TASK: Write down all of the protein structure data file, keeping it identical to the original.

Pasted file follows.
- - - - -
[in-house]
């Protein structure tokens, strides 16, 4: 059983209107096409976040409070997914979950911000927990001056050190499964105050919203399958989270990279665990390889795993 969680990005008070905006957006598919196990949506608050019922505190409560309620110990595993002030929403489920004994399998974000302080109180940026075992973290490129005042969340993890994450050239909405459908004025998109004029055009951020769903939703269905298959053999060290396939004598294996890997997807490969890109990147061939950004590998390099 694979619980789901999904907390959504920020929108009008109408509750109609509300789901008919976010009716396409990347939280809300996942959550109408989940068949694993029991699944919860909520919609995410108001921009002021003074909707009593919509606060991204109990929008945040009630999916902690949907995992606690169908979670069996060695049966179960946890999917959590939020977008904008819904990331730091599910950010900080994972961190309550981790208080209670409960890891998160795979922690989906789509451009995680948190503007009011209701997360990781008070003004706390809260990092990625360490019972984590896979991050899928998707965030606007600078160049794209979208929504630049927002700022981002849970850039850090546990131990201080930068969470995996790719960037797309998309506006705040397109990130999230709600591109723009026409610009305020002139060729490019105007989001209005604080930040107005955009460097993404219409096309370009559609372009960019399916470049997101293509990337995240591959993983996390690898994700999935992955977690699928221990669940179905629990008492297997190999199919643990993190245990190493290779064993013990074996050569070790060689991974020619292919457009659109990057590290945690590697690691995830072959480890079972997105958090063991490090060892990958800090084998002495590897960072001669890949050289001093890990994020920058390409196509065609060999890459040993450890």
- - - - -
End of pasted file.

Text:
[in-house]
């Protein structure tokens, strides 16, 4: 059983209107096409976040409070997914979950911000927990001056050190499964105050919203399958989270990279665990390889795993 969680990005008070905006957006598919196990949506608050019922505190409560309620110990595993002030929403489920004994399998974000302080109180940026075992973290490129005042969340993890994450050239909405459908004025998109004029055009951020769903939703269905298959053999060290396939004598294996890997997807490969890109990147061939950004590998390099 694979619980789901999904907390959504920020929108009008109408509750109609509300789901008919976010009716396409990347939280809300996942959550109408989940068949694993029991699944919860909520919609995410108001921009002021003074909707009593919509606060991204109990929008945040009630999916902690949907995992606690169908979670069996060695049966179960946890999917959590939020977008904008819904990331730091599910950010900080994972961190309550981790208080209670409960890891998160795979922690989906789509451009995680948190503007009011209701997360990781008070003004706390809260990092990625360490019972984590896979991050899928998707965030606007600078160049794209979208929504630049927002700022981002849970850039850090546990131990201080930068969470995996790719960037797309998309506006705040397109990130999230709600591109723009026409610009305020002139060729490019105007989001209005604080930040107005955009460097993404219409096309370009559609372009960019399916470049997101293509990337995240591959993983996390690898994700999935992955977690699928221990669940179905629990008492297997190999199919643990993190245990190493290779064993013990074996050569070790060689991974020619292919457009659109990057590290945690590697690691995830072959480890079972997105958090063991490090060892990958800090084998002495590897960072001669890949050289001093890990994020920058390409196509065609060999890459040993450890």